Meeting Jimmy Carter at a bar in Katmandu
WHILE MY WIFE Lisa and I were preparing to embark on an eight-day trek in the shadow of Nepal’s Mount Everest in 1985, our guide told us that former President Jimmy Carter, who had just finished climbing another peak, would be celebrating that night at a bar in Katmandu. “Which bar?” I asked. “The Rum Doodle,” he replied, and gave us directions.
It was a long walk through narrow, dusty streets jammed with rickshaws, motorbikes and three-wheeled, exhaust-belching vehicles whose drivers continuously leaned on the horn. We squeezed past tiki-coated temples, stupas festooned with prayer flags, and sidewalk vendors hawking everything from bronze Buddha statues to goats and chickens.
Finally, we reached the tiny bar, named for a 1956 novel, “The Ascent of Rum Doodle,” which hilariously parodied a fictional mountaineering expedition. The namesake bar had long been, and continues to be, a favorite haunt of the world’s most celebrated climbers. Autographed photos of Edmund Hillary and other legendary mountaineers covered the walls.
I half-expected Secret Service agents and armed Gurkhas to frisk us at the door, or to tell us that the bar was off-limits that evening, but Lisa and I strolled in as easily as if we were entering New London’s Dutch Tavern.
Incidentally, the night before, we encountered even less security when we wound up seated next to Queen Sirikit of Thailand during a dance performance at a Nepali cultural center. I also almost literally bumped into former Treasury Secretary William Simon at Nepal’s Tribhuvan International Airport, and we had a nice conversation. I guess a lot of VIPs were visiting the Himalayan kingdom that year.
Anyway, the former president and his wife, Rosalynn, were greeting a handful of well-wishers at a Rum Doodle corner table. Most of the other patrons appeared to be European or Australian tourists, who either didn’t recognize the Carters or were more interested in their drinks.
After a few minutes, the small gathering surrounding the Carters dispersed, and I stepped toward their table.
“Mr. President, how was the hike?” I asked.
“Wonderful,” he replied, “but difficult.” While he and Rosalynn managed to scale 18,500-foot Kalapattar, some Secret Service agents had to turn back because of altitude sickness.
I congratulated him, and mentioned that my wife and
I were about to head out on a hike through the Khumbu, a region surrounded by dozens of the world’s tallest mountains.
“Good luck!” he exclaimed, and we shook hands.
Lisa and I did go on to enjoy an extraordinary sojourn in a region regarded as sacred ground by the Sherpa. A highlight was our visit to Tengboche Monastery, spiritual center of the Buddhist community, which felt as if we had wandered into James Hilton’s fabled Shangri-La from “Lost Horizon.”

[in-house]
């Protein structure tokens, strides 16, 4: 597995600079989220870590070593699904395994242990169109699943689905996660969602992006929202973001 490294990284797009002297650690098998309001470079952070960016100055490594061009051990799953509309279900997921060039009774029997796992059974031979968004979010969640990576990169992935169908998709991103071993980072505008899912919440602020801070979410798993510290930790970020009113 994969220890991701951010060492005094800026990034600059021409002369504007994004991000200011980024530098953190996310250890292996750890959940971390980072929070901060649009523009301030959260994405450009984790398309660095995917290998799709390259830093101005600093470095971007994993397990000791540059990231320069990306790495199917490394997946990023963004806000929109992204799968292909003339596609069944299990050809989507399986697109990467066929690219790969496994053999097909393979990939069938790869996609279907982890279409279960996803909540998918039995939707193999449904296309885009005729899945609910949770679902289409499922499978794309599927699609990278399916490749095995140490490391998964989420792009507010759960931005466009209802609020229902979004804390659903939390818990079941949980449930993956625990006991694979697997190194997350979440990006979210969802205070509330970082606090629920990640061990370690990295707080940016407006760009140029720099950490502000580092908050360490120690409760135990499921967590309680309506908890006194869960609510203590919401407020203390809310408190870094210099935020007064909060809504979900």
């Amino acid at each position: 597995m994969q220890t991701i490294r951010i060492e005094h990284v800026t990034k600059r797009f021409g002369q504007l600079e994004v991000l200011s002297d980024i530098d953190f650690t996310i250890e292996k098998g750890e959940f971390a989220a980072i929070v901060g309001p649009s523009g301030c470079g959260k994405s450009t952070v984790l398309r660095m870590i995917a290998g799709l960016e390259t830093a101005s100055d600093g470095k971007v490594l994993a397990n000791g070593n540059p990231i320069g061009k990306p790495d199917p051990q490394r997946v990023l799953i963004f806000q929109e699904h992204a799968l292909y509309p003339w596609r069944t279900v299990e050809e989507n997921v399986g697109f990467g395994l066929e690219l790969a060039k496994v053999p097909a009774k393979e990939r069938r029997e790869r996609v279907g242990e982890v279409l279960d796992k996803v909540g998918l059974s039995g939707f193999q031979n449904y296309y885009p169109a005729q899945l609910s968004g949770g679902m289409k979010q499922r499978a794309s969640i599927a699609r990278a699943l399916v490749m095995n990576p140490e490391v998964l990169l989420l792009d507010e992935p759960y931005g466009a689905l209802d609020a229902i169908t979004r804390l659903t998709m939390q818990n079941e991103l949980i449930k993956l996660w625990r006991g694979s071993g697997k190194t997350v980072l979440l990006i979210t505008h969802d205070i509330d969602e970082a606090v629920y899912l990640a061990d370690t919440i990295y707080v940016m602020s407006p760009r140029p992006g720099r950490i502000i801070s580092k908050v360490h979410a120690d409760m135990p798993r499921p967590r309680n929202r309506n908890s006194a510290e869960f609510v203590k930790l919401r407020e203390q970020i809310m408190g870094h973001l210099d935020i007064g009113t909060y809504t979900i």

I also accompanied a Sherpa sirdar on a day hike to the then-vacant Everest View Hotel, where indeed I did take in a stunning view of the 29,029-foot summit. Guinness World Records listed this hostelry, perched at 13,000 feet, as the highest hotel in the world.
Our guide had one minor complaint. He had lined up a top Sherpa cook to accompany us on the trek and prepare all our meals, but the Carter expedition managed to hire him away. That didn’t bother me — to my unsophisticated palate, our replacement chef prepared wonderful fare. Anyway, all food tastes great after hours of hiking at high altitude.
Carter, who served as the 39th president from 1977 to 1981, and founded the nonprofit Carter Center in 1982 to promote democracy and fight diseases, was awarded the Nobel Peace Prize in 2002. He made three more visits to Nepal in 2007 and 2008, as an election observer working to ensure fair voting.
Carter also spent decades helping build affordable housing around the world with Habit for Humanity, and planned to make one more visit to Nepal at age 91 in 2015. That trip was canceled at the last minute — not because Carter was recovering from treatment of metastatic melanoma that had spread to his brain, but because riots had broken out in Nepal. The nation has periodically been shattered by turmoil since a 2001 massacre of the royal family.
It’s depressing to think that a nation that seemed to epitomize peace and tranquility when we visited had descended into violence and chaos. Lisa and I remember waving to Queen Aishwarya and one of her young sons when their limousine emerged from Narayanhiti Palace just as we walked by. The little boy waved back.
Sixteen years later, Queen Aishwarya, her husband, King Birendra, and seven other family members were gunned down. Authorities identified Crown Prince Dipendra, the king and queen’s son, as the perpetrator.
Despite having orchestrated the slaughter, shooting himself in the head and then lapsing into a coma, Dipendra was declared king. It was a short reign — he died three days later, and his younger brother, Gyanendra, who avoided the gunfire, became king.
King Gyanendra was deposed in 2008 by the Constituent Assembly, which abolished the 240-year-old Shah dynasty and declared the nation to be the Federal Democratic Republic of Nepal.
I sometimes wonder if he had been the little boy who waved from the limousine, or if it had been his murderous brother.
Perhaps the spiritual serenity we savored decades earlier was as illusory as Hilton’s Shangri-La. Or perhaps it reflects a concept that Sherpas might embrace: Human behavior may deteriorate, but the majesty of the mountains endures.
While he and Rosalynn managed to scale 18,500-foot Kalapattar, some Secret Service agents had to turn back because of altitude sickness.